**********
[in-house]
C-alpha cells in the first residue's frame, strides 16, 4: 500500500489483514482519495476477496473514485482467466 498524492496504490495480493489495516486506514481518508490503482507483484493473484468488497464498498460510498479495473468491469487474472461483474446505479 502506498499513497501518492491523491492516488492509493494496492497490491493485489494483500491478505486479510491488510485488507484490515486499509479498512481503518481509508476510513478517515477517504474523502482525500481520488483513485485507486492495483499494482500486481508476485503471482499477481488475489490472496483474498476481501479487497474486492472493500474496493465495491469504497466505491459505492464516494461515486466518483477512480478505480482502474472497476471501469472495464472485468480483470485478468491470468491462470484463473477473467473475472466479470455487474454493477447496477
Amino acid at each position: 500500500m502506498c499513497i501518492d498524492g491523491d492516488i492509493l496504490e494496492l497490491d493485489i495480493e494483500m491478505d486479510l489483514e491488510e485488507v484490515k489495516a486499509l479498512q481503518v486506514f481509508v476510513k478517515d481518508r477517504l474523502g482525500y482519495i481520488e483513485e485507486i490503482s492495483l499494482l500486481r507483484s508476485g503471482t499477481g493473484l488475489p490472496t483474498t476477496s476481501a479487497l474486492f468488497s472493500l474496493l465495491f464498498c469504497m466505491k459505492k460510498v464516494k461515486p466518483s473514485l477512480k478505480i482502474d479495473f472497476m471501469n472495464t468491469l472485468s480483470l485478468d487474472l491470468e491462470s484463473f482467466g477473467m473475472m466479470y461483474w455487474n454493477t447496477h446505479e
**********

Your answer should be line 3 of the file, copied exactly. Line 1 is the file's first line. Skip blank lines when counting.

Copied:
Amino acid at each position: 500500500m502506498c499513497i501518492d498524492g491523491d492516488i492509493l496504490e494496492l497490491d493485489i495480493e494483500m491478505d486479510l489483514e491488510e485488507v484490515k489495516a486499509l479498512q481503518v486506514f481509508v476510513k478517515d481518508r477517504l474523502g482525500y482519495i481520488e483513485e485507486i490503482s492495483l499494482l500486481r507483484s508476485g503471482t499477481g493473484l488475489p490472496t483474498t476477496s476481501a479487497l474486492f468488497s472493500l474496493l465495491f464498498c469504497m466505491k459505492k460510498v464516494k461515486p466518483s473514485l477512480k478505480i482502474d479495473f472497476m471501469n472495464t468491469l472485468s480483470l485478468d487474472l491470468e491462470s484463473f482467466g477473467m473475472m466479470y461483474w455487474n454493477t447496477h446505479e